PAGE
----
Married Fathers Get Equal Rights
Arizona law recognizes and protects equal rights between the mother and the father in the event of a separation or divorce. If you worked full-time while your wife stayed home and took on the role of the primary caregiver for the child, the court wouldn’t hold that against you when it decides parenting time or legal decision-making rights.
In Arizona, courts don’t follow the Tender Years Doctrine anymore, which favored mothers when it came to deciding the primary placement and visitation schedules. Today, both the mother and father have equal rights in the eyes of the court, no matter the child’s age. The court isn’t allowed to favor one parent over the other parent.
The courts have to take all of the facts of the case into consideration before they make their ruling and final decision. The parents and the court system should all focus on the child’s best interests throughout the custody and visitation proceedings.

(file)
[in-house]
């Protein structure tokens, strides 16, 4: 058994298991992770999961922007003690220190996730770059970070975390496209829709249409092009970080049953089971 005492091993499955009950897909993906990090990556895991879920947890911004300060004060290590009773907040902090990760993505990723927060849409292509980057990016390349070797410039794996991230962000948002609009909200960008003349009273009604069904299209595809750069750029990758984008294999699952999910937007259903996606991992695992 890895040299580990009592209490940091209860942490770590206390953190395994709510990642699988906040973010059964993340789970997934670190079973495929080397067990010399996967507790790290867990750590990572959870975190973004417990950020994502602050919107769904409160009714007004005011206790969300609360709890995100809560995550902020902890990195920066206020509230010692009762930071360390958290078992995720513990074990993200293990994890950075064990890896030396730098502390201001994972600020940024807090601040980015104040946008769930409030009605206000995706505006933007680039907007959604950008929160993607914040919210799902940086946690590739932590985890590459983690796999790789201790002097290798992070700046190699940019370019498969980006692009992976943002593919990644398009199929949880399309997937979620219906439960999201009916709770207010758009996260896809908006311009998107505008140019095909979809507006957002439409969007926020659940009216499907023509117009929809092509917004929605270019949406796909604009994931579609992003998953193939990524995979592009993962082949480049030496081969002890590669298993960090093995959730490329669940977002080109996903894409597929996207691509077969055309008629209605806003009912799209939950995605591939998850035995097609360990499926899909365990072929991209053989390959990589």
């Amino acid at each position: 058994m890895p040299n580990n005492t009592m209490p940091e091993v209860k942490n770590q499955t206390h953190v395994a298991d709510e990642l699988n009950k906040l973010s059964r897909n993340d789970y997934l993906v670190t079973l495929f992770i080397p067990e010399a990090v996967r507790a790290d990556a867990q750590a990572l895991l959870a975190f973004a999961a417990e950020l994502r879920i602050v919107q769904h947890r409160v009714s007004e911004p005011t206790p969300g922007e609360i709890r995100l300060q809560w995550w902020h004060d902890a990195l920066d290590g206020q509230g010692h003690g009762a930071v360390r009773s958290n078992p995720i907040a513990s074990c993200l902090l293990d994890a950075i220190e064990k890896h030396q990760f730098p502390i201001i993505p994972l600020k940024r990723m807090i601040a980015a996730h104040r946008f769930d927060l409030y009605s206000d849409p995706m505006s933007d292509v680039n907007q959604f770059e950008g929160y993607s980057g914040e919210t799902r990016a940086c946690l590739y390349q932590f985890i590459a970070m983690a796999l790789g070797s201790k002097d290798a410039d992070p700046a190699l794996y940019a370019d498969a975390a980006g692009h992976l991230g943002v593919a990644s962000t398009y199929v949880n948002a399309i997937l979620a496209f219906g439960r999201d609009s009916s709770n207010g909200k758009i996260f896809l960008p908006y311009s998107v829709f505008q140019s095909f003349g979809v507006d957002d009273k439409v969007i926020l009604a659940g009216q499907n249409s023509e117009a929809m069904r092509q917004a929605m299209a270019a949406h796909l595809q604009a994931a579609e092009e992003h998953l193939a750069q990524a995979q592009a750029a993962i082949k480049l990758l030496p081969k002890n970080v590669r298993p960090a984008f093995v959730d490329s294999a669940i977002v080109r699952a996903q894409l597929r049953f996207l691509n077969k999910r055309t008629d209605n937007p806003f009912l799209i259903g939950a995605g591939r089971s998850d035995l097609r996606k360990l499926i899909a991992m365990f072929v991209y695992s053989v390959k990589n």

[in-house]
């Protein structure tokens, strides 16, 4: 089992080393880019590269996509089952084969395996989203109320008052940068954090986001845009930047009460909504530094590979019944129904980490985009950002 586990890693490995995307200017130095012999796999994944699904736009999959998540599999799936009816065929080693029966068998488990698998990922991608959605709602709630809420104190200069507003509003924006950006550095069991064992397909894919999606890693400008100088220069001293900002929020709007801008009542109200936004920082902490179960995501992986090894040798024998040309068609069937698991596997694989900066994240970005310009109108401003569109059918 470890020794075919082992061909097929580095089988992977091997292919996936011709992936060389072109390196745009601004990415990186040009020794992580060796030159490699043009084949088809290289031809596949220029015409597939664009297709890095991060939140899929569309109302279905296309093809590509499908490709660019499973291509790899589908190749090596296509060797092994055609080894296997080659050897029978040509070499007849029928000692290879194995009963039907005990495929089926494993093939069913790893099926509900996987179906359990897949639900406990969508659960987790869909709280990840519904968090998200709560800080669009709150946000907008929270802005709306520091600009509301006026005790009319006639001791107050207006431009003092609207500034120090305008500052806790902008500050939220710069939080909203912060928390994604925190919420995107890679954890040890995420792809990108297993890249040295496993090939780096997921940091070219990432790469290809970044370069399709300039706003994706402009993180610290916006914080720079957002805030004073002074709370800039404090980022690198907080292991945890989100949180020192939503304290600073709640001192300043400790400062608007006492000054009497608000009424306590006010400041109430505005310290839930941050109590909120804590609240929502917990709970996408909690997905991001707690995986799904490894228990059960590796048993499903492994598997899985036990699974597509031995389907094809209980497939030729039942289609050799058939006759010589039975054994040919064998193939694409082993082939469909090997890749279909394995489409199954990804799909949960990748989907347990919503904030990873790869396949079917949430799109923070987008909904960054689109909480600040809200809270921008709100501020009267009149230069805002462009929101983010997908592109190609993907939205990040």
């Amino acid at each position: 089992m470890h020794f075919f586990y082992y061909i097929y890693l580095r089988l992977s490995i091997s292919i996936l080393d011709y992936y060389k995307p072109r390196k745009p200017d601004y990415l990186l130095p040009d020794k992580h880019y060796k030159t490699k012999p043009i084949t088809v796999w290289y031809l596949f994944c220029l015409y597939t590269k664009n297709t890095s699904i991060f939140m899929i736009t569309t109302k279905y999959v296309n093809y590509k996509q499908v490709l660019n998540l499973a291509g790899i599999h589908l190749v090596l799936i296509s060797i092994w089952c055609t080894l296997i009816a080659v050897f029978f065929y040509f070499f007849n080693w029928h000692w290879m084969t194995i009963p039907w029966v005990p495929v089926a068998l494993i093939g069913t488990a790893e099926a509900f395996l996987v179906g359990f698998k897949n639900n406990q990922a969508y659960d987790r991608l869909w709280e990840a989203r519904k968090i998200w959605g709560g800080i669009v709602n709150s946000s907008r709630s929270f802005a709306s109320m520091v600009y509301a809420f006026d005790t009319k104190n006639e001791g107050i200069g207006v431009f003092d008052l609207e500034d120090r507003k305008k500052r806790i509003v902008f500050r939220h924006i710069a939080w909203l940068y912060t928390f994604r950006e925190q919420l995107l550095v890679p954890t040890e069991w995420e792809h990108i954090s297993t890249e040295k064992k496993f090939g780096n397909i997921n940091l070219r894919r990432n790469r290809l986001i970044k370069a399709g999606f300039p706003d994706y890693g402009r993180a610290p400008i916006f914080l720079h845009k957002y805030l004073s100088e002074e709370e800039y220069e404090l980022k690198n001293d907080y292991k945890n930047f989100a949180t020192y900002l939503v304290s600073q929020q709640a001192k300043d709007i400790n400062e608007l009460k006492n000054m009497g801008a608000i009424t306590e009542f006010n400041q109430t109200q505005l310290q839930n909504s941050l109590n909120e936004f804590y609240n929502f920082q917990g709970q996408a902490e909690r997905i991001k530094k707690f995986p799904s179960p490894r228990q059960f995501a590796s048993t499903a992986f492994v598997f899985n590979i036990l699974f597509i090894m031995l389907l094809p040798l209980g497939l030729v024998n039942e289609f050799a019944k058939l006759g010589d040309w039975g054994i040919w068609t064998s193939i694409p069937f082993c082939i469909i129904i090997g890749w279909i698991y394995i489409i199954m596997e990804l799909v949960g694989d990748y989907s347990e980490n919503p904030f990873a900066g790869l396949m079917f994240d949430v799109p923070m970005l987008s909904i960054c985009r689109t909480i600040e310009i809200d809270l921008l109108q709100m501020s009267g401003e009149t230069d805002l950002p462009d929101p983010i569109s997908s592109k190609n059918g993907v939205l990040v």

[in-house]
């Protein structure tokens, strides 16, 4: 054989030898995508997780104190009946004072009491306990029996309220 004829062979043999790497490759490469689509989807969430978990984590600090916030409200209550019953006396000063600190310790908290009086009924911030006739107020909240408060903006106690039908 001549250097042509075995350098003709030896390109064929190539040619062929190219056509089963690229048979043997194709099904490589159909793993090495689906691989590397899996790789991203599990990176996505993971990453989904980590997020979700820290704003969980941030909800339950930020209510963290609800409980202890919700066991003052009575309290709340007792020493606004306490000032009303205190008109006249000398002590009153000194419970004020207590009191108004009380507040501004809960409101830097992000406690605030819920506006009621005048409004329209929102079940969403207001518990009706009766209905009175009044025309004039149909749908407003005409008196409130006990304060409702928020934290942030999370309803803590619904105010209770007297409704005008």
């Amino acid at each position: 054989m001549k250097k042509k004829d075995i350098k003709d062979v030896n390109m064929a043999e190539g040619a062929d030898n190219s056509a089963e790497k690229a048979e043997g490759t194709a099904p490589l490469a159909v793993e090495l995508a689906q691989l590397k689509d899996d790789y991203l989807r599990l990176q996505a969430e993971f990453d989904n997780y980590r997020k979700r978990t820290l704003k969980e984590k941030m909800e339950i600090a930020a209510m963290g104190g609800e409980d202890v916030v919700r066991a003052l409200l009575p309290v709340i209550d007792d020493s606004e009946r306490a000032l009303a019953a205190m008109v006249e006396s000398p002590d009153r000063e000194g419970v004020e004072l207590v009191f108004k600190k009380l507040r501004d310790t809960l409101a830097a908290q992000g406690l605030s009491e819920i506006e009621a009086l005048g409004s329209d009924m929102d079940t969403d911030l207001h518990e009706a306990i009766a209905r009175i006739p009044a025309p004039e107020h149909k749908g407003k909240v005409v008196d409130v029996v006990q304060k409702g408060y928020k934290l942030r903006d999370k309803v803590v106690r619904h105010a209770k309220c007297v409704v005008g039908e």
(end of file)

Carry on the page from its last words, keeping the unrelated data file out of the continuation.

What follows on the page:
Unmarried Father’s Rights
Any father who isn’t married to the child’s mother at the time of the birth has no legal rights to the child until they establish paternity under Arizona law. You can establish paternity through an affidavit (agreement) between both the mother and the father. There is also the option to get a court order to try and establish paternity with a test, and from that, establish rights for the unmarried father.
Arizona law allows an unmarried mother to make more significant decisions with regards to the child’s education, medical treatment, and religious training without seeking the father’s approval or without his consent. This changes if the father decides to seek his parental rights.